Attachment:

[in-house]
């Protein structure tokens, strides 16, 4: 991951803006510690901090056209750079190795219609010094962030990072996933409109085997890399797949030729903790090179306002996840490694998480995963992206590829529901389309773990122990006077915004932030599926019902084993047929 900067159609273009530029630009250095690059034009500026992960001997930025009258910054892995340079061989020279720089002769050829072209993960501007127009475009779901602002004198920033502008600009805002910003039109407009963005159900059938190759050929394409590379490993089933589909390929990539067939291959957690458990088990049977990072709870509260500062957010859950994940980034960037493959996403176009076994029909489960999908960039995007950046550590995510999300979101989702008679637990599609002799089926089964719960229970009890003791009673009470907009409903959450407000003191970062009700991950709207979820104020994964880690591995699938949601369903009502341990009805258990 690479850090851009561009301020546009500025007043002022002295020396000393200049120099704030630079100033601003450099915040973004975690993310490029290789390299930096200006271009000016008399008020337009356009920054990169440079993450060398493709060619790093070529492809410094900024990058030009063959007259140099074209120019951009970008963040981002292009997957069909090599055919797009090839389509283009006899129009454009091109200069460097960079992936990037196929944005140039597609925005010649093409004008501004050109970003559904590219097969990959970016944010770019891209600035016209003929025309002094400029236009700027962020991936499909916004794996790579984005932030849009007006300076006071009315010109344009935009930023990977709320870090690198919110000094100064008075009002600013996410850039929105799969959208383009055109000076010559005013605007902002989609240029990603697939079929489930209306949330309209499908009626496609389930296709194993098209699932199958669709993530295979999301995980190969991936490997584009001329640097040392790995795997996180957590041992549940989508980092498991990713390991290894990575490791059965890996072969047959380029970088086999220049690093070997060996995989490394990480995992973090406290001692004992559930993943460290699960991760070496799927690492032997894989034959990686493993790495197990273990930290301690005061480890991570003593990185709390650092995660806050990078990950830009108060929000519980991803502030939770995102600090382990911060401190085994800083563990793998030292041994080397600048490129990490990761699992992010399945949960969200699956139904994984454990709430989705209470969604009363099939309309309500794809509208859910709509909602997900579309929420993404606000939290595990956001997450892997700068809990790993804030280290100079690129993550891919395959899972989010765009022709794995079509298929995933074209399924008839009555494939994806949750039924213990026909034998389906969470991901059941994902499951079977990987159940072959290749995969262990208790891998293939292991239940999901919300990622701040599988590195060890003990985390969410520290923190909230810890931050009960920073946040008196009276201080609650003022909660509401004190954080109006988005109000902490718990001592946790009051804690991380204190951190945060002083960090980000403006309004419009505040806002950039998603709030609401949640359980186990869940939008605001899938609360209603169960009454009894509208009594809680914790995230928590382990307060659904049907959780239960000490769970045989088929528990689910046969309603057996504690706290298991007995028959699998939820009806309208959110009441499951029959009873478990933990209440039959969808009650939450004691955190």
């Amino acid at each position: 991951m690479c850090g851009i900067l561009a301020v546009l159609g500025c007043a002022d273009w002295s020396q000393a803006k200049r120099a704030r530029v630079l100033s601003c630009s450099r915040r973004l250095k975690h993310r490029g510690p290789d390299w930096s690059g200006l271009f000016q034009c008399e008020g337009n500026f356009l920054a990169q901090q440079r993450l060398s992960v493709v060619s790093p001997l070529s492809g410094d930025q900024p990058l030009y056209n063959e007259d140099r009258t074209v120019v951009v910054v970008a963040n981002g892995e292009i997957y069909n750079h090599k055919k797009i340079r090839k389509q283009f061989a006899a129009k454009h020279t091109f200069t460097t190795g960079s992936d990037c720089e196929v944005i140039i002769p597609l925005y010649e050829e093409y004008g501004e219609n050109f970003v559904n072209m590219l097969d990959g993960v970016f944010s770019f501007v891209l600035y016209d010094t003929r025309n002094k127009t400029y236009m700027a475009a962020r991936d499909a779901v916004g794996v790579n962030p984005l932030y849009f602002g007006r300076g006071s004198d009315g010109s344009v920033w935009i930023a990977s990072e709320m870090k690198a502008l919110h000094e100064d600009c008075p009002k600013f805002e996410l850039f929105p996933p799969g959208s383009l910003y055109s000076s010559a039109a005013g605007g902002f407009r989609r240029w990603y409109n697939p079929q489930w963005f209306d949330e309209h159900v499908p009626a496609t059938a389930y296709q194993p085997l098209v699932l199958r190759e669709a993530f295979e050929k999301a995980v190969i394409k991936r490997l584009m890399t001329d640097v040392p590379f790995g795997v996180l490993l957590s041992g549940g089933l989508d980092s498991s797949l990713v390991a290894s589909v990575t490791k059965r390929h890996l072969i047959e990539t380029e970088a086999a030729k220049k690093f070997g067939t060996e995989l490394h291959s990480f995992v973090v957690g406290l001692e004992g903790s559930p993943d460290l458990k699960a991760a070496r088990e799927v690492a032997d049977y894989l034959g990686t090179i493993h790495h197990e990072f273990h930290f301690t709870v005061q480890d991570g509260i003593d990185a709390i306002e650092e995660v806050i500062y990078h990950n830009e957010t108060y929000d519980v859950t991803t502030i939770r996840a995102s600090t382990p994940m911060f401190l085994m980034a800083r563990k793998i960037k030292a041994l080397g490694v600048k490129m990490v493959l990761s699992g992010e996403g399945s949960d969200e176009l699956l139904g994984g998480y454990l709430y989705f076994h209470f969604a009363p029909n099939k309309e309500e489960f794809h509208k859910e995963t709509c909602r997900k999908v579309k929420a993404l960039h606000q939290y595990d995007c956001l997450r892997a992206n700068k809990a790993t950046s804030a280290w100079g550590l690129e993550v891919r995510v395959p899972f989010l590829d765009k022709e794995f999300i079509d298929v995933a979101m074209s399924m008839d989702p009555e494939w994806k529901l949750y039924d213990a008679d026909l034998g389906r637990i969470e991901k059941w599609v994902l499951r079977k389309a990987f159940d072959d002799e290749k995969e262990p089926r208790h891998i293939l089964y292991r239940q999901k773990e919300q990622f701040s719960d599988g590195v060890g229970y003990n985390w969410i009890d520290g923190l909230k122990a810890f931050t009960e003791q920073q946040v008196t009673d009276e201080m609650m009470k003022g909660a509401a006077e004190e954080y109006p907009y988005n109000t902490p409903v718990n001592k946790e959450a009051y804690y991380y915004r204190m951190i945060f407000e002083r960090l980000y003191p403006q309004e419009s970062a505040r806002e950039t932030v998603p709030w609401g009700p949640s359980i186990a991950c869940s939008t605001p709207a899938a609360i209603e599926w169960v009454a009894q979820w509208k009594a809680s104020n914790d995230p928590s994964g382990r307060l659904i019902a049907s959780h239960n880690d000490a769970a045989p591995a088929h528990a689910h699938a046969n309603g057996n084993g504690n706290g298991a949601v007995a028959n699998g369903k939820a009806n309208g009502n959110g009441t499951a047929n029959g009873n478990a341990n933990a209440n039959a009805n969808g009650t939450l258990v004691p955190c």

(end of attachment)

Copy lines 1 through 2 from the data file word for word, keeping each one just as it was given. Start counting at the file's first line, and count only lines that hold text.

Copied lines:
[in-house]
């Protein structure tokens, strides 16, 4: 991951803006510690901090056209750079190795219609010094962030990072996933409109085997890399797949030729903790090179306002996840490694998480995963992206590829529901389309773990122990006077915004932030599926019902084993047929 900067159609273009530029630009250095690059034009500026992960001997930025009258910054892995340079061989020279720089002769050829072209993960501007127009475009779901602002004198920033502008600009805002910003039109407009963005159900059938190759050929394409590379490993089933589909390929990539067939291959957690458990088990049977990072709870509260500062957010859950994940980034960037493959996403176009076994029909489960999908960039995007950046550590995510999300979101989702008679637990599609002799089926089964719960229970009890003791009673009470907009409903959450407000003191970062009700991950709207979820104020994964880690591995699938949601369903009502341990009805258990 690479850090851009561009301020546009500025007043002022002295020396000393200049120099704030630079100033601003450099915040973004975690993310490029290789390299930096200006271009000016008399008020337009356009920054990169440079993450060398493709060619790093070529492809410094900024990058030009063959007259140099074209120019951009970008963040981002292009997957069909090599055919797009090839389509283009006899129009454009091109200069460097960079992936990037196929944005140039597609925005010649093409004008501004050109970003559904590219097969990959970016944010770019891209600035016209003929025309002094400029236009700027962020991936499909916004794996790579984005932030849009007006300076006071009315010109344009935009930023990977709320870090690198919110000094100064008075009002600013996410850039929105799969959208383009055109000076010559005013605007902002989609240029990603697939079929489930209306949330309209499908009626496609389930296709194993098209699932199958669709993530295979999301995980190969991936490997584009001329640097040392790995795997996180957590041992549940989508980092498991990713390991290894990575490791059965890996072969047959380029970088086999220049690093070997060996995989490394990480995992973090406290001692004992559930993943460290699960991760070496799927690492032997894989034959990686493993790495197990273990930290301690005061480890991570003593990185709390650092995660806050990078990950830009108060929000519980991803502030939770995102600090382990911060401190085994800083563990793998030292041994080397600048490129990490990761699992992010399945949960969200699956139904994984454990709430989705209470969604009363099939309309309500794809509208859910709509909602997900579309929420993404606000939290595990956001997450892997700068809990790993804030280290100079690129993550891919395959899972989010765009022709794995079509298929995933074209399924008839009555494939994806949750039924213990026909034998389906969470991901059941994902499951079977990987159940072959290749995969262990208790891998293939292991239940999901919300990622701040599988590195060890003990985390969410520290923190909230810890931050009960920073946040008196009276201080609650003022909660509401004190954080109006988005109000902490718990001592946790009051804690991380204190951190945060002083960090980000403006309004419009505040806002950039998603709030609401949640359980186990869940939008605001899938609360209603169960009454009894509208009594809680914790995230928590382990307060659904049907959780239960000490769970045989088929528990689910046969309603057996504690706290298991007995028959699998939820009806309208959110009441499951029959009873478990933990209440039959969808009650939450004691955190």